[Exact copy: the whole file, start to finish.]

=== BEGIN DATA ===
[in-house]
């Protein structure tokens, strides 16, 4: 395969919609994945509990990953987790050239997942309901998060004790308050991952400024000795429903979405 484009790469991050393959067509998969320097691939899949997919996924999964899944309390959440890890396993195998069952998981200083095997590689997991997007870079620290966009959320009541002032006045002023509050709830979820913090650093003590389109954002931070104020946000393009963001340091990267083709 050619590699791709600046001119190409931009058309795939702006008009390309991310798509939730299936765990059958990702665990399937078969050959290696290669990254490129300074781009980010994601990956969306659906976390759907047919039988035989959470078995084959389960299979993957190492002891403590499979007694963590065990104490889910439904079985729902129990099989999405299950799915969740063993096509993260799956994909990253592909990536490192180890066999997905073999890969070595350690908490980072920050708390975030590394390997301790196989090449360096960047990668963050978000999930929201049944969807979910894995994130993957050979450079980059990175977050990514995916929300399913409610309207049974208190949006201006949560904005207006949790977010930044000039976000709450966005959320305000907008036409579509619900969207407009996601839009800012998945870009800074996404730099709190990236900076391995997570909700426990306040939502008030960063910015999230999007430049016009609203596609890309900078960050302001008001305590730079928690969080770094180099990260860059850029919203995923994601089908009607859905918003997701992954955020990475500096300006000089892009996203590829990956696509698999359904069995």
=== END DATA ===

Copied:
[in-house]
């Protein structure tokens, strides 16, 4: 395969919609994945509990990953987790050239997942309901998060004790308050991952400024000795429903979405 484009790469991050393959067509998969320097691939899949997919996924999964899944309390959440890890396993195998069952998981200083095997590689997991997007870079620290966009959320009541002032006045002023509050709830979820913090650093003590389109954002931070104020946000393009963001340091990267083709 050619590699791709600046001119190409931009058309795939702006008009390309991310798509939730299936765990059958990702665990399937078969050959290696290669990254490129300074781009980010994601990956969306659906976390759907047919039988035989959470078995084959389960299979993957190492002891403590499979007694963590065990104490889910439904079985729902129990099989999405299950799915969740063993096509993260799956994909990253592909990536490192180890066999997905073999890969070595350690908490980072920050708390975030590394390997301790196989090449360096960047990668963050978000999930929201049944969807979910894995994130993957050979450079980059990175977050990514995916929300399913409610309207049974208190949006201006949560904005207006949790977010930044000039976000709450966005959320305000907008036409579509619900969207407009996601839009800012998945870009800074996404730099709190990236900076391995997570909700426990306040939502008030960063910015999230999007430049016009609203596609890309900078960050302001008001305590730079928690969080770094180099990260860059850029919203995923994601089908009607859905918003997701992954955020990475500096300006000089892009996203590829990956696509698999359904069995």